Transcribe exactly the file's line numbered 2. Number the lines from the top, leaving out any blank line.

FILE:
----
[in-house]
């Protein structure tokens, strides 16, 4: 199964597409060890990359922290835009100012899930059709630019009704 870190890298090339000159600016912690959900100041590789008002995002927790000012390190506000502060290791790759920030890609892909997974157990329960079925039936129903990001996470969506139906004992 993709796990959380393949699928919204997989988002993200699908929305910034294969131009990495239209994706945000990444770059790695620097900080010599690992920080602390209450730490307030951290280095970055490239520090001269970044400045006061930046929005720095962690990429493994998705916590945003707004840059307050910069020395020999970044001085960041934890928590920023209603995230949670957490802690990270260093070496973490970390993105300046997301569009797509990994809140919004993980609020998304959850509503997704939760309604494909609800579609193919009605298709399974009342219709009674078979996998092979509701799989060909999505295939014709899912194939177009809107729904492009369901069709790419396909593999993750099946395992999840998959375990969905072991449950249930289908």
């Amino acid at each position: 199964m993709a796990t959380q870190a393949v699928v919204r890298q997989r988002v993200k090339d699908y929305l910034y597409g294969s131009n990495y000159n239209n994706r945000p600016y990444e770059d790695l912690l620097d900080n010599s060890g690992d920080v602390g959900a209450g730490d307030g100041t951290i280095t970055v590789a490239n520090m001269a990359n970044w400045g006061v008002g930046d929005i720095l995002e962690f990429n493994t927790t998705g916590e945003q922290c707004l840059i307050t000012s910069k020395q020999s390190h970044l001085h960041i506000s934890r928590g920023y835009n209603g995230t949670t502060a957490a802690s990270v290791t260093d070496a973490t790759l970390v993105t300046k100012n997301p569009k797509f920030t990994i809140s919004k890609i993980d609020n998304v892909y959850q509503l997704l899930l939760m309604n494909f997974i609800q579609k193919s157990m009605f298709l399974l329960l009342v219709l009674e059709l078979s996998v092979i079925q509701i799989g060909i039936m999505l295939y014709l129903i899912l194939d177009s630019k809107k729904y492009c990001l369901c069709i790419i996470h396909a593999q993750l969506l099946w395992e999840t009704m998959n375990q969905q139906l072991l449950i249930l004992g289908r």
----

């Protein structure tokens, strides 16, 4: 199964597409060890990359922290835009100012899930059709630019009704 870190890298090339000159600016912690959900100041590789008002995002927790000012390190506000502060290791790759920030890609892909997974157990329960079925039936129903990001996470969506139906004992 993709796990959380393949699928919204997989988002993200699908929305910034294969131009990495239209994706945000990444770059790695620097900080010599690992920080602390209450730490307030951290280095970055490239520090001269970044400045006061930046929005720095962690990429493994998705916590945003707004840059307050910069020395020999970044001085960041934890928590920023209603995230949670957490802690990270260093070496973490970390993105300046997301569009797509990994809140919004993980609020998304959850509503997704939760309604494909609800579609193919009605298709399974009342219709009674078979996998092979509701799989060909999505295939014709899912194939177009809107729904492009369901069709790419396909593999993750099946395992999840998959375990969905072991449950249930289908």